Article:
Are they completely missing the plethora of games with powerful female characters, or if that doesn’t satisfy, those where you can completely customise everything about your character and make your own choice? They are becoming more and more common and are pretty damn successful to boot. I’ve been playing games for a long time and I personally think the games industry has progressed and is progressing much more quickly on gender issues than many other mediums.

    When female leads are made, the feminists just scream that they’re oversexualised and horrible anyway. Make anything too girly and you’re ‘stereotyping’. It’s small wonder the industry don’t make any moves when they may be damned if they do, damnded if they don’t.

    I don’t know. I certainly don’t have anything against female leads (obviously) and if they’re well-written instead of being a walking pair of breasts, even better. But maybe I’m not girly-girl enough to understand why a game isn’t acceptable enough for a girl to play unless the lead character is also a girl. *shrug* True gender blindness is not paying attention to the genitalia of the character on your screen.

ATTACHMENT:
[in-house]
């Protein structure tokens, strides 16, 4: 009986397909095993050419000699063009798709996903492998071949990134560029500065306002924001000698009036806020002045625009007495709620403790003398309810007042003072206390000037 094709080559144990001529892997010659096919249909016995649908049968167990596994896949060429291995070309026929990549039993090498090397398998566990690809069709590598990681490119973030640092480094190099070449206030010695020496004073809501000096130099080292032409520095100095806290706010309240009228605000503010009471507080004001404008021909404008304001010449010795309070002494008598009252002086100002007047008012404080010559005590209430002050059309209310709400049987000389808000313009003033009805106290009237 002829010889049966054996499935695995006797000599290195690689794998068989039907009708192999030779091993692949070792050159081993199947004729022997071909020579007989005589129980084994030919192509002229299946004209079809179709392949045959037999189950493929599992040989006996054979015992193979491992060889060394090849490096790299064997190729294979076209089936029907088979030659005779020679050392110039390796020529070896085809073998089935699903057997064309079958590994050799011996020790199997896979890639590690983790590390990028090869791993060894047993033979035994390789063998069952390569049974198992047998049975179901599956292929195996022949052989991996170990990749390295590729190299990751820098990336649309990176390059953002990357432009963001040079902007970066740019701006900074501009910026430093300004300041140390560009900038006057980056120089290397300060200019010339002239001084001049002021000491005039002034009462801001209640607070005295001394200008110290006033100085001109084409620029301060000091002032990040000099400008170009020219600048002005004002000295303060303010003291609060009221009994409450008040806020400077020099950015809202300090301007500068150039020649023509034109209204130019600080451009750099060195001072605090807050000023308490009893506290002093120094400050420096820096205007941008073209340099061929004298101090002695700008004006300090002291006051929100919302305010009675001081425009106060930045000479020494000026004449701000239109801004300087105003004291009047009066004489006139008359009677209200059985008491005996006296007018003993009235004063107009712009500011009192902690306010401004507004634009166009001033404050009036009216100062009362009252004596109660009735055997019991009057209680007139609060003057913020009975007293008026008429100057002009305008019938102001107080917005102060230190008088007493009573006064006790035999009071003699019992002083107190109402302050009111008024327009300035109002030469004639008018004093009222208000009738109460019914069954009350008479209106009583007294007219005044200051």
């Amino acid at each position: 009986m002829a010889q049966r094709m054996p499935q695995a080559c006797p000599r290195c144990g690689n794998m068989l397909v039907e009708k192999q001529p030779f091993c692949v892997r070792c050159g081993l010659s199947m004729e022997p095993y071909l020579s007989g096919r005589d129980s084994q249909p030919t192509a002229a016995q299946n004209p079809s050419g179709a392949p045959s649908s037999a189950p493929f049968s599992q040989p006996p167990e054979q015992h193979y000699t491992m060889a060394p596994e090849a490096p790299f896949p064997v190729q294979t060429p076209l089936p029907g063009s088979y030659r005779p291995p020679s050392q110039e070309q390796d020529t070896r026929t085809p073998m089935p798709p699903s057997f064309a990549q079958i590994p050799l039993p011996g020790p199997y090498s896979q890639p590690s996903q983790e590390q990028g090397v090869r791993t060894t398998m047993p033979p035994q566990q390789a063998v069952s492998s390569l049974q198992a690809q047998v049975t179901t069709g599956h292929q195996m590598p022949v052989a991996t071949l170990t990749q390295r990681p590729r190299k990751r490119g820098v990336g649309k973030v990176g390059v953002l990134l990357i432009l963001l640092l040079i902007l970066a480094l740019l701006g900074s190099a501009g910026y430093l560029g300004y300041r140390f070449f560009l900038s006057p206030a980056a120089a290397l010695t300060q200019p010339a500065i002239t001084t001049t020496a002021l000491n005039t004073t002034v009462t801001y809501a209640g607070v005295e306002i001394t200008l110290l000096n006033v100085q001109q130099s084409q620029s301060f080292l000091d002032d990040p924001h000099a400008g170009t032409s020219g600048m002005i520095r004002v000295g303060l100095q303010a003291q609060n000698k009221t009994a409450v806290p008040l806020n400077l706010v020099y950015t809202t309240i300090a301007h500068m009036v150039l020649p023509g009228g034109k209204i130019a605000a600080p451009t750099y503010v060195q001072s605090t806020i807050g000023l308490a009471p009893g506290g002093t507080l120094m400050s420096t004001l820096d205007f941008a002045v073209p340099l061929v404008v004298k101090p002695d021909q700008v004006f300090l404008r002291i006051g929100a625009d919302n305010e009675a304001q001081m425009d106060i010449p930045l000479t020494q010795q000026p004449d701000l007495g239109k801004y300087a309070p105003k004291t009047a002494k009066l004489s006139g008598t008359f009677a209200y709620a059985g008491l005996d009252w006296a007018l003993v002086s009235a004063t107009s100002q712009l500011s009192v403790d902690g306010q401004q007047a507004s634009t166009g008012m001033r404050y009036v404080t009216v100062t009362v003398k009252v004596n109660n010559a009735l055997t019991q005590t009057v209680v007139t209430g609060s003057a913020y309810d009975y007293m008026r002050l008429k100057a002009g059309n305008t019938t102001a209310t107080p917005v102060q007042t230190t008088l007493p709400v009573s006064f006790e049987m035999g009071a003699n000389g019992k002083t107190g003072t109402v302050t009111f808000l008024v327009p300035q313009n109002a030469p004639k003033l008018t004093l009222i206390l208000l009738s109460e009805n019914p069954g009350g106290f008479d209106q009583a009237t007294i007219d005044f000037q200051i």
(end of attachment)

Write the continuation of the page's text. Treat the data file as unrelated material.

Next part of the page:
8. 0
    Allan Weallans says:

    Personally, I find it more than slightly insulting to see guys with huge muscles and huger guns adorning the box art of the titles in my game store, and knowing that some money guy at some publisher, somewhere, decided that I’m knuckleheaded enough that that must be what I actually want.

    Maybe I’m an exception. But I doubt it. Even if I am, I don’t think this minority is all that slender.

  9. 0
    DorkmasterFlek says:

    This is one of the reasons I’m excited for the forthcoming HD remake of Beyond Good & Evil.  Aside from it being a great game that was overlooked when it was released and deserving of a second chance.

  10. 0
    Neeneko says:

    It also shows short term thinking on the part of the executives….. ‘the current market wants X, making Y wouldn’t appeal to our X buyers and Y are not buying right now so why should we make stuff for them?’.  Very circular and short sighted.

Leave a Reply